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5 Simple Exercises to Get You Moving Again

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This is a guest post contributed by JBodine for Play Like Champion.

Are you moving enough these days? We ask because the current health situation is making Americans even more sedentary — exercising less and spending more time sitting and looking at their screens. Even those who were getting enough exercise before this crisis have reported an average 32% reduction in physical activity, which can impact one’s health fairly quickly. In fact, vital health markers such as oxygen uptake and muscle strength will already take a hit after just a few weeks of inactivity.

Needless to say, it’s imperative to get moving no matter the situation. It’s difficult, but writer James Gonzales offers a simple suggestion: Set aside time during the week for physical activity. It can be an early morning yoga session, an after-lunch stroll around the house, or an exercise routine late afternoon. Once you find that time, we suggest you start by performing the simple exercises below to help your body re-acclimatize to physical activity.

1. Running in place

Fitness enthusiast Emily Cronkleton considers running in place as perfect for those who can't run outdoors and have no treadmill at home. It's straightforward, too, as all you have to do is, well, run in place. Its benefits approximate those of a usual outdoor run, including enhanced muscle strength, improved stability and posture, increased lung capacity, and better circulation. Just make sure you maintain proper form — chest out, back straight, and looking straight ahead — all throughout.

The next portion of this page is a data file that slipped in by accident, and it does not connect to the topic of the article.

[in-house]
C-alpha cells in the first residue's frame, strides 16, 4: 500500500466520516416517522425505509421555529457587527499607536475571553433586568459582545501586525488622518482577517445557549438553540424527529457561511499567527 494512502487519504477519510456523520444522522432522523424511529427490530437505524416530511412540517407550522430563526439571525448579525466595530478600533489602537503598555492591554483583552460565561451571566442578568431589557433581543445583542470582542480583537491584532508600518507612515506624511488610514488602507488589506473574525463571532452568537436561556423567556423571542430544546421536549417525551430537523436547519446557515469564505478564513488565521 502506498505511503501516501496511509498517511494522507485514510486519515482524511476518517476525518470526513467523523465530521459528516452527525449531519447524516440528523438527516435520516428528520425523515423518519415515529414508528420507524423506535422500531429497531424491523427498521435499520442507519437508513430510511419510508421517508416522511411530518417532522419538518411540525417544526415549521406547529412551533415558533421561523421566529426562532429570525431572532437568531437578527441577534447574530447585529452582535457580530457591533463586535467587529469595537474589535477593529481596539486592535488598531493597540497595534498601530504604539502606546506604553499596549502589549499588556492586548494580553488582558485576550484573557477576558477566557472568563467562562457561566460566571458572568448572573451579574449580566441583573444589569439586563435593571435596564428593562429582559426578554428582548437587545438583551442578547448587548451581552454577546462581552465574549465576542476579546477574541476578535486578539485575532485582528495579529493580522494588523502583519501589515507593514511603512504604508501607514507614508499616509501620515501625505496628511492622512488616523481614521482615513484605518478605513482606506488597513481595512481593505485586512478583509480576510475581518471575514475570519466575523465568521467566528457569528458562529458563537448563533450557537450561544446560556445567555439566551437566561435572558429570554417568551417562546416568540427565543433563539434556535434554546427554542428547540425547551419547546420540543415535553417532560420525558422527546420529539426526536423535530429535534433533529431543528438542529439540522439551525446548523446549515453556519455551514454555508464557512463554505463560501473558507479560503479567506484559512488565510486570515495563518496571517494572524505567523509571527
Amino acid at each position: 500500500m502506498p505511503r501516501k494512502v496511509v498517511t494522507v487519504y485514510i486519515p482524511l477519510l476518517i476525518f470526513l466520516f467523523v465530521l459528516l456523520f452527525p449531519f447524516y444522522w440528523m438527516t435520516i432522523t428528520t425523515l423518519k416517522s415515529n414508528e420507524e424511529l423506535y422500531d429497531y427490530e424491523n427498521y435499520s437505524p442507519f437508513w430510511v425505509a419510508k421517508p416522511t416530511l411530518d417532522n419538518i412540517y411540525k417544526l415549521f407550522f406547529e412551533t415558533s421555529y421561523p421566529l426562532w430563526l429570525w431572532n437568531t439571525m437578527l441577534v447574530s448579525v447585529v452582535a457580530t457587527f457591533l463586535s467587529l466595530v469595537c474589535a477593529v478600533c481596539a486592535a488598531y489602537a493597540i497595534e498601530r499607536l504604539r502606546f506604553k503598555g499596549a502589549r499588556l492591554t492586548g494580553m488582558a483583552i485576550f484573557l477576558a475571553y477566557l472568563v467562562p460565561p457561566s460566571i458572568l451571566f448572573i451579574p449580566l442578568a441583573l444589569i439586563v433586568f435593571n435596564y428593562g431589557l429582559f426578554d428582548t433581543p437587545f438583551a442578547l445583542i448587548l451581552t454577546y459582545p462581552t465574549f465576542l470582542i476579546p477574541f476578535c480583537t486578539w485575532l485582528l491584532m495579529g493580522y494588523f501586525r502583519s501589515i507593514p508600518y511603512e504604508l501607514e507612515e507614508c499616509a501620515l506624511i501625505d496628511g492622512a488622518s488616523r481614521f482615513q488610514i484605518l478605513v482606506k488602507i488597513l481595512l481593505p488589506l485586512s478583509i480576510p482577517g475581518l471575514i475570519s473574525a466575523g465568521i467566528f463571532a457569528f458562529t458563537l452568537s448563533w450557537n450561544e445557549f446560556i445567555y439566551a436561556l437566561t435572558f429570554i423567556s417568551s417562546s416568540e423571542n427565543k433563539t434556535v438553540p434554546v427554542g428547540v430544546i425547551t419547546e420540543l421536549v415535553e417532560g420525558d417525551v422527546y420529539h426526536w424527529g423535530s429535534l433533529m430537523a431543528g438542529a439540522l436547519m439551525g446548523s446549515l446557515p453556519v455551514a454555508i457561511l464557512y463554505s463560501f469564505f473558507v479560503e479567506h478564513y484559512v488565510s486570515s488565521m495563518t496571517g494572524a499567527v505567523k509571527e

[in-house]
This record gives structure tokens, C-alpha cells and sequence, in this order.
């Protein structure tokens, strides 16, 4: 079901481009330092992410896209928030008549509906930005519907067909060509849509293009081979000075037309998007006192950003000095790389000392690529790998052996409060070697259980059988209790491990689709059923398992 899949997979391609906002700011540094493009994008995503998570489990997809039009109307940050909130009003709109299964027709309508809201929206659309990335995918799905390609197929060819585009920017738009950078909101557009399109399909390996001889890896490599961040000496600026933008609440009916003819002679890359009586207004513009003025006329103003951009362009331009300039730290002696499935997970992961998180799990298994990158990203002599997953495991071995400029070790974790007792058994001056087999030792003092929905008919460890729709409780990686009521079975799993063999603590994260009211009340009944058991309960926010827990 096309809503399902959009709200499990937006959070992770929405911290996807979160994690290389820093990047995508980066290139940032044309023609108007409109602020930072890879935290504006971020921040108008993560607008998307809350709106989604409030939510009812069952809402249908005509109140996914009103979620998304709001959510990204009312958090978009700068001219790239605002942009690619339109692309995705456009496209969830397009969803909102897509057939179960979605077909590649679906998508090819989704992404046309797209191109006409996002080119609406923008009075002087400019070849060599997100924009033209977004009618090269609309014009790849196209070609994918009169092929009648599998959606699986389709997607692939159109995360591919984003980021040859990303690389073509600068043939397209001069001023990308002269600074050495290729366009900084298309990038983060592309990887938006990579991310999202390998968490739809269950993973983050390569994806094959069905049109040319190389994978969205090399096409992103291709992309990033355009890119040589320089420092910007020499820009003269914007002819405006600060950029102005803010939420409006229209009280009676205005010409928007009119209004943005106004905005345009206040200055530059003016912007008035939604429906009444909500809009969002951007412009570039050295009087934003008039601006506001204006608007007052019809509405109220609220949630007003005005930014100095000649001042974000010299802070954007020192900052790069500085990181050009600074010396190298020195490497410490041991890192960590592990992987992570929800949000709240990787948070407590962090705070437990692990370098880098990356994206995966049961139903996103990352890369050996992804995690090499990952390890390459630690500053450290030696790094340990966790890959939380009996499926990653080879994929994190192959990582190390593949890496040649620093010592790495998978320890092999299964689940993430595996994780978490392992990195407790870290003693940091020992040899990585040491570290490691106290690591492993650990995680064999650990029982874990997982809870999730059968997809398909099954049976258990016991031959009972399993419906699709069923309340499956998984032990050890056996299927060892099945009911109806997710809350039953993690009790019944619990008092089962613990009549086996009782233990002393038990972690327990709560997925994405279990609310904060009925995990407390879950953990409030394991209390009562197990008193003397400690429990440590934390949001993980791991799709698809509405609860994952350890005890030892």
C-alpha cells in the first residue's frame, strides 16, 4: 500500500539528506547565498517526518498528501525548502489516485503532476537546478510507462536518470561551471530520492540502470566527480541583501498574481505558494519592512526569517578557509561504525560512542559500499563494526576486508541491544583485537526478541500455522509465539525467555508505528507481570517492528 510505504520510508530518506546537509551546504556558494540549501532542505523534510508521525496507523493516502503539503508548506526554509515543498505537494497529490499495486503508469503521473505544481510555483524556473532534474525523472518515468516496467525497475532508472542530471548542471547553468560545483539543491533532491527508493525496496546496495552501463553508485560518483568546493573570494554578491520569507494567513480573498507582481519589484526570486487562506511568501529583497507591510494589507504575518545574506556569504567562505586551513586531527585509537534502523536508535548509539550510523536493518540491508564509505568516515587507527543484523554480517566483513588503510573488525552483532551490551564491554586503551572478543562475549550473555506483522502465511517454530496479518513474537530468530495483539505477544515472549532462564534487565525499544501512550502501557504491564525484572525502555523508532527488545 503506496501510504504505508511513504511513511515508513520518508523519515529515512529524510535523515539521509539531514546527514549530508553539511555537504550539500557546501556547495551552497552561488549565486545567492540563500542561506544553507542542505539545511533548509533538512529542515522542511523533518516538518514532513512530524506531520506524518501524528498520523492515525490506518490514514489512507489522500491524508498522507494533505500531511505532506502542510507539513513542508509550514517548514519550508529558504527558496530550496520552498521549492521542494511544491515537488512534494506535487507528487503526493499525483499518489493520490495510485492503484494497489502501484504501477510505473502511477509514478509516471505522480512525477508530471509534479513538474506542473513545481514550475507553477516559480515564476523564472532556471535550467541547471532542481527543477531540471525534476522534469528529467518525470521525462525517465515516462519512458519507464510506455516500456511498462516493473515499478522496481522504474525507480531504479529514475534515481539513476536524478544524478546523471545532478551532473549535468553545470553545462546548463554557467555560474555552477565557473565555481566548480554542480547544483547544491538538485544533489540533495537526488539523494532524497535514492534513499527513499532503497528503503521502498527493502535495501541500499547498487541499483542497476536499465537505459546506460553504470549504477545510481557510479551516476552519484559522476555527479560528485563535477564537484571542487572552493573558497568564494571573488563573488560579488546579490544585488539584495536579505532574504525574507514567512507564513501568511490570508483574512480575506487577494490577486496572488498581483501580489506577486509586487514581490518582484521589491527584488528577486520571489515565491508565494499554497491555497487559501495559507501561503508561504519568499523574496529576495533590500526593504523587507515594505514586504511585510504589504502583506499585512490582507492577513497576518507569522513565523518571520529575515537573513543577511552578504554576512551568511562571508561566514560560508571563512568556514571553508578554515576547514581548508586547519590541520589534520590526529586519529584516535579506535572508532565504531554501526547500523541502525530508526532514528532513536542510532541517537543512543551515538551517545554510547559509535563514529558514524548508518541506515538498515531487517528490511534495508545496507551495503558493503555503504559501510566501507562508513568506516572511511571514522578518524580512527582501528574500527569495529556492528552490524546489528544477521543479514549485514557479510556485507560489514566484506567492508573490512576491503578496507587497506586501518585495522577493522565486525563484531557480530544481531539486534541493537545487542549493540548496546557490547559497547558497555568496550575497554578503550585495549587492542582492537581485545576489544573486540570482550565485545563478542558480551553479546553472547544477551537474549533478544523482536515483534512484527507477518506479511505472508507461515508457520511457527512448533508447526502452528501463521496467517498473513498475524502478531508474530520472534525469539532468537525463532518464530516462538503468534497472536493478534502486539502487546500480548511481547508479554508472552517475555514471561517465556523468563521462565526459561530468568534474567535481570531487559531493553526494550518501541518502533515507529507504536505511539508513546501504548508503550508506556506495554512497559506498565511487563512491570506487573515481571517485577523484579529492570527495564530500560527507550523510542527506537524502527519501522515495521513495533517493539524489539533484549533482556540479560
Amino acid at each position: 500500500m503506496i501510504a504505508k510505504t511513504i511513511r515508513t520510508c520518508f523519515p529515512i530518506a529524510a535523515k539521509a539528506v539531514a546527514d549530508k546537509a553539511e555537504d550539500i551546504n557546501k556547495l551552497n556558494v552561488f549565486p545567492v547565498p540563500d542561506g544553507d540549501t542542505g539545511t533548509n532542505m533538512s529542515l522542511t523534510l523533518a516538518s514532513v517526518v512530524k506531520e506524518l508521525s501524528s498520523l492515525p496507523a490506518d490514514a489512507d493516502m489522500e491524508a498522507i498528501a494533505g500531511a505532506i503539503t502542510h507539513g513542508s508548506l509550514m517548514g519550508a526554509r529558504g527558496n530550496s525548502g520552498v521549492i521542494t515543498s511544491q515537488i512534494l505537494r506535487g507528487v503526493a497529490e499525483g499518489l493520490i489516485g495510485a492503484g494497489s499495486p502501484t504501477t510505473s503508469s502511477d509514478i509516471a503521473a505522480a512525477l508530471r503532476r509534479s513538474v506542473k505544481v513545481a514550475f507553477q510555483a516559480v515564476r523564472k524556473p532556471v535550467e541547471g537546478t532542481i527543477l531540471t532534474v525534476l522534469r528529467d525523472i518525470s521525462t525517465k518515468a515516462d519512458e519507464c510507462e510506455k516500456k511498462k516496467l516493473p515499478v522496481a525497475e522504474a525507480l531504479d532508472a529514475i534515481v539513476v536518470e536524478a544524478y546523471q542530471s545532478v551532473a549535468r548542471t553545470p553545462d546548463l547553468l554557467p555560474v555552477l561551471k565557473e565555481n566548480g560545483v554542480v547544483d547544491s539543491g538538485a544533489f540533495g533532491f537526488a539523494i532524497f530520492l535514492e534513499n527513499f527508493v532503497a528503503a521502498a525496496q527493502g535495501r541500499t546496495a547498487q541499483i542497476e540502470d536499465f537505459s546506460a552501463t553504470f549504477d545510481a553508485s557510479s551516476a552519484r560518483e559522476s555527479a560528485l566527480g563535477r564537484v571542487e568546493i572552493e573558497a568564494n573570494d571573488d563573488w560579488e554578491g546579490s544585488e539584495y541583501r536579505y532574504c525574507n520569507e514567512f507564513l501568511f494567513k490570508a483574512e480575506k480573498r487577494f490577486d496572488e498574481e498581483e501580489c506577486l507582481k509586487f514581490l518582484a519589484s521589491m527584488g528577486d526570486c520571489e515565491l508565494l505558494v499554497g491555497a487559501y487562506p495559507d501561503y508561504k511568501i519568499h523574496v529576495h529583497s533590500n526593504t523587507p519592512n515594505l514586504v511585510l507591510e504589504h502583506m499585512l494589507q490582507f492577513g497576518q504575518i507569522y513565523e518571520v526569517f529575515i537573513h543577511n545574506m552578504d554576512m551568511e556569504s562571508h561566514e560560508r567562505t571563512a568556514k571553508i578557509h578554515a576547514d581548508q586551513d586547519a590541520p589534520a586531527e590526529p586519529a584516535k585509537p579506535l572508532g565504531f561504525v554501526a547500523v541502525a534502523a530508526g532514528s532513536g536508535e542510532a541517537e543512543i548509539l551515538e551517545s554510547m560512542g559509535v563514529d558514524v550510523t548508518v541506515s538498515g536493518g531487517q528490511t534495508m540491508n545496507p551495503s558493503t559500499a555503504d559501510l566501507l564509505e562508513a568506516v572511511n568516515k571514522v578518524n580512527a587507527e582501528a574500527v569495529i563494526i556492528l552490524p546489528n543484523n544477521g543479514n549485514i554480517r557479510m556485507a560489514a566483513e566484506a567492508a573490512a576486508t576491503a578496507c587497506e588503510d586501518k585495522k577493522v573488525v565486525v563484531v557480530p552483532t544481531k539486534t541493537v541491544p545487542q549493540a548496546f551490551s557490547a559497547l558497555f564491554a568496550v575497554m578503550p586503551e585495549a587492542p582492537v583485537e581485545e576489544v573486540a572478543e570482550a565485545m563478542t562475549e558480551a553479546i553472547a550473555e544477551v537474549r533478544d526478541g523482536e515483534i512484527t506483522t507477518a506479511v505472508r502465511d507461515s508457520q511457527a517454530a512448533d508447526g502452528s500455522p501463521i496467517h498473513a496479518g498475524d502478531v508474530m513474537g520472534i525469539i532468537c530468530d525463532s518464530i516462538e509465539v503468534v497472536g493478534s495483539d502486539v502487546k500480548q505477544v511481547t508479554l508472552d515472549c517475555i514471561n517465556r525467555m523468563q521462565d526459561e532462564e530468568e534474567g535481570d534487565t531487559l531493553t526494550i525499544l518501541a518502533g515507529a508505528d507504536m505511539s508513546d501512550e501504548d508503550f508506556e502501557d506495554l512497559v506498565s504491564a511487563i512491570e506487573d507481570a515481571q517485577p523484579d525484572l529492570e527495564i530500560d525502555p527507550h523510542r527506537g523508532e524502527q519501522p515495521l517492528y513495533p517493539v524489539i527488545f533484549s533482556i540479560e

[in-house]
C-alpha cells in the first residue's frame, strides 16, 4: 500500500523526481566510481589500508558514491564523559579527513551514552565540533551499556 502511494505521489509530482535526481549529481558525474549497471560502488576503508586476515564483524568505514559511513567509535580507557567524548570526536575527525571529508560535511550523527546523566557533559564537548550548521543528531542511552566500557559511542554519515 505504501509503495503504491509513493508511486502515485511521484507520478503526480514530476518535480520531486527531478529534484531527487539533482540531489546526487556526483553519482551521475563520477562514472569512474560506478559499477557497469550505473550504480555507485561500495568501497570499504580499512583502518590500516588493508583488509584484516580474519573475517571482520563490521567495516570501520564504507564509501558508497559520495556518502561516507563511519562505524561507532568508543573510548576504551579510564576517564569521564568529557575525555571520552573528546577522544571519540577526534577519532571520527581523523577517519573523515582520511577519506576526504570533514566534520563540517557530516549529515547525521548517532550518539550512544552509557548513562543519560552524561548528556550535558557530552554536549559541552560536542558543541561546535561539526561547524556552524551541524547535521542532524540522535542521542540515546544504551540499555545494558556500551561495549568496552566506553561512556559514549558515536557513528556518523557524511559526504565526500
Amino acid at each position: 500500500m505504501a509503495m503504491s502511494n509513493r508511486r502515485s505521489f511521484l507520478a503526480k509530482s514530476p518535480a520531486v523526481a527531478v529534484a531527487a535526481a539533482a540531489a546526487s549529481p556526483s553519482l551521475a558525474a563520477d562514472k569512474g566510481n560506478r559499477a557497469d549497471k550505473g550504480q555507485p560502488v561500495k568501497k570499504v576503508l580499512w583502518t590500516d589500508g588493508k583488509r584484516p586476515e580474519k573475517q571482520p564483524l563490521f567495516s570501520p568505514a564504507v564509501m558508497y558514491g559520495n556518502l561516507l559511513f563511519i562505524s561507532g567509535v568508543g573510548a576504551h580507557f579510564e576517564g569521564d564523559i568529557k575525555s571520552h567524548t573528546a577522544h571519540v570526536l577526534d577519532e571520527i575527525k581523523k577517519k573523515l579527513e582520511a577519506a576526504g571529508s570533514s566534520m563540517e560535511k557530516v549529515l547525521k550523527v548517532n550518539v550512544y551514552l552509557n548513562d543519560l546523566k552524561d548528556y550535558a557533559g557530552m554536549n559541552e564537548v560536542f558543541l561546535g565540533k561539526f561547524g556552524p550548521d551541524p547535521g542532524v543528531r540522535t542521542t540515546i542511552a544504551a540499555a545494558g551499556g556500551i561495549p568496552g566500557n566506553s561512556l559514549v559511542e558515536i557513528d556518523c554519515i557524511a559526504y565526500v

2. Bodyweight squats

Physical therapist Andy Sobuta calls squats a great exercise, as "they activate so many bones and joints at once." In addition, squats build and maintain lower body strength, which helps make movement a lot easier. They also improve functional fitness, since they mimic many of the day-to-day activities you perform, like sitting, standing, and lifting a heavy load. And, just like running in place, you don't need to go out of the house or get fancy equipment to do squats.

3. Dance

One of the activities we suggested in our 'Move! Keeping Athletes Active in a World without Sports' is dancing, as it's a fun way to get anyone moving. The benefits are aplenty, too, as dancing can get your heart rate up and your blood flowing. It also improves balance, strength, and endurance, and even enhances cognitive abilities such as adaptability and concentration. So, play an upbeat song, turn the volume up, and dance like no one's watching.

4. Jumping jacks

Jumping jacks are another exercise we highly recommend, as they can be done right at home, without the need to go out or prepare any equipment. That said, doing jumping jacks can help you athletically, as they're a kind of plyometric exercise — meaning, they can help you run faster and jump higher. Jumping jacks also offer cardio benefits, like improved heart rate, weight maintenance, and reduced blood pressure.

5. Cobra stretch

Believe it or not, stretching is also a form of exercise. If you're one of the many Americans who've spent the past few months looking at your screens for hours, you're likely at risk of back pain and poor posture — which you can counter by stretching as often as possible. In particular, make sure you do the cobra stretch a few times, where you lie prone, and push your body up slowly such that it resembles a cobra about to strike. This keeps your back from getting tight, and improves both your flexibility and posture.

As you start exercising again, remember that you can't go from zero to full blast right away, as that's a recipe for injury. Instead, Dr. Monica Rho recommends starting slowly and cautiously — no more than 50% of what you've been doing previously. Then, after a few days, you can start ramping things up and look to do more vigorous exercises.

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